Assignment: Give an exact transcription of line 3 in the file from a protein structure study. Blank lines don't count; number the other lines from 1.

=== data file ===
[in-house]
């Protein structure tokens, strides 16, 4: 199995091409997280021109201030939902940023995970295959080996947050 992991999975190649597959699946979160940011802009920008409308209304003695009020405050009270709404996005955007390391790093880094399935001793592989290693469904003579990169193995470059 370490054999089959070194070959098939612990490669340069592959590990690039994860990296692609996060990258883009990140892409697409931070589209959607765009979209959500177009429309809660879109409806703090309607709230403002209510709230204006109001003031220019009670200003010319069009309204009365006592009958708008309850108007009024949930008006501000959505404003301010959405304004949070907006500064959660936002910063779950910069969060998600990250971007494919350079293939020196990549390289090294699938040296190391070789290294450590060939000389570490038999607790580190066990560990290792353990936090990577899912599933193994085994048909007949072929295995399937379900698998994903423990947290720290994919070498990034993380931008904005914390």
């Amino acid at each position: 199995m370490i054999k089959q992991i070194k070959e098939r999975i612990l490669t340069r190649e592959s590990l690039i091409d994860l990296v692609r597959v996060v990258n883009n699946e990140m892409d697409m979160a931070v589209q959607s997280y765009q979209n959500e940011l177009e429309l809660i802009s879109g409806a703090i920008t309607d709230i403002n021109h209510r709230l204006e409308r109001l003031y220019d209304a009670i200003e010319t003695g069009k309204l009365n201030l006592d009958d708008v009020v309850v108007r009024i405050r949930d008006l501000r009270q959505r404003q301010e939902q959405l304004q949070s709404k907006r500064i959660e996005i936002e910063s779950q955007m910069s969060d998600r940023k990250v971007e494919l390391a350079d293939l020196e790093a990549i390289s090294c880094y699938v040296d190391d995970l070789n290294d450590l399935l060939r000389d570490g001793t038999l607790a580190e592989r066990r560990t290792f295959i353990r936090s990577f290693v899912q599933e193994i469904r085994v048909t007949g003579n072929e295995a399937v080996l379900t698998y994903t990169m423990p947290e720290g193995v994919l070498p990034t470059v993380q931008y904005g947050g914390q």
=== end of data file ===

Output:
């Amino acid at each position: 199995m370490i054999k089959q992991i070194k070959e098939r999975i612990l490669t340069r190649e592959s590990l690039i091409d994860l990296v692609r597959v996060v990258n883009n699946e990140m892409d697409m979160a931070v589209q959607s997280y765009q979209n959500e940011l177009e429309l809660i802009s879109g409806a703090i920008t309607d709230i403002n021109h209510r709230l204006e409308r109001l003031y220019d209304a009670i200003e010319t003695g069009k309204l009365n201030l006592d009958d708008v009020v309850v108007r009024i405050r949930d008006l501000r009270q959505r404003q301010e939902q959405l304004q949070s709404k907006r500064i959660e996005i936002e910063s779950q955007m910069s969060d998600r940023k990250v971007e494919l390391a350079d293939l020196e790093a990549i390289s090294c880094y699938v040296d190391d995970l070789n290294d450590l399935l060939r000389d570490g001793t038999l607790a580190e592989r066990r560990t290792f295959i353990r936090s990577f290693v899912q599933e193994i469904r085994v048909t007949g003579n072929e295995a399937v080996l379900t698998y994903t990169m423990p947290e720290g193995v994919l070498p990034t470059v993380q931008y904005g947050g914390q």